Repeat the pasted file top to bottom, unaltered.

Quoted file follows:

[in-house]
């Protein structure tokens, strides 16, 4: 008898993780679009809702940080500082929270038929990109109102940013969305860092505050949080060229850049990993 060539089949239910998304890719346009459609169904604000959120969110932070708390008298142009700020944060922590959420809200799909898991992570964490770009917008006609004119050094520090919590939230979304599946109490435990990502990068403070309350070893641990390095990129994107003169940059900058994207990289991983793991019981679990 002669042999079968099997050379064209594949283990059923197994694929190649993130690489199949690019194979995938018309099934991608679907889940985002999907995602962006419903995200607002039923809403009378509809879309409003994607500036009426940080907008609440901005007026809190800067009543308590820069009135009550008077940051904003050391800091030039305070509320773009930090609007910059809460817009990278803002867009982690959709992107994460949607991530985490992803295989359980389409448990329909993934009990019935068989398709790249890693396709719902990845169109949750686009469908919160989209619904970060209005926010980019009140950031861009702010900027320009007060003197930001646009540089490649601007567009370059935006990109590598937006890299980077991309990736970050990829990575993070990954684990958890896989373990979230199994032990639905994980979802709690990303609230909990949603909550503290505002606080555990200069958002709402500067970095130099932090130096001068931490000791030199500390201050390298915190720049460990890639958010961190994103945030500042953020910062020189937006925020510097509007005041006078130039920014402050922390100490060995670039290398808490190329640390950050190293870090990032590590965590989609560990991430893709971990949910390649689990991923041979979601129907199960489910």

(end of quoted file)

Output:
[in-house]
């Protein structure tokens, strides 16, 4: 008898993780679009809702940080500082929270038929990109109102940013969305860092505050949080060229850049990993 060539089949239910998304890719346009459609169904604000959120969110932070708390008298142009700020944060922590959420809200799909898991992570964490770009917008006609004119050094520090919590939230979304599946109490435990990502990068403070309350070893641990390095990129994107003169940059900058994207990289991983793991019981679990 002669042999079968099997050379064209594949283990059923197994694929190649993130690489199949690019194979995938018309099934991608679907889940985002999907995602962006419903995200607002039923809403009378509809879309409003994607500036009426940080907008609440901005007026809190800067009543308590820069009135009550008077940051904003050391800091030039305070509320773009930090609007910059809460817009990278803002867009982690959709992107994460949607991530985490992803295989359980389409448990329909993934009990019935068989398709790249890693396709719902990845169109949750686009469908919160989209619904970060209005926010980019009140950031861009702010900027320009007060003197930001646009540089490649601007567009370059935006990109590598937006890299980077991309990736970050990829990575993070990954684990958890896989373990979230199994032990639905994980979802709690990303609230909990949603909550503290505002606080555990200069958002709402500067970095130099932090130096001068931490000791030199500390201050390298915190720049460990890639958010961190994103945030500042953020910062020189937006925020510097509007005041006078130039920014402050922390100490060995670039290398808490190329640390950050190293870090990032590590965590989609560990991430893709971990949910390649689990991923041979979601129907199960489910």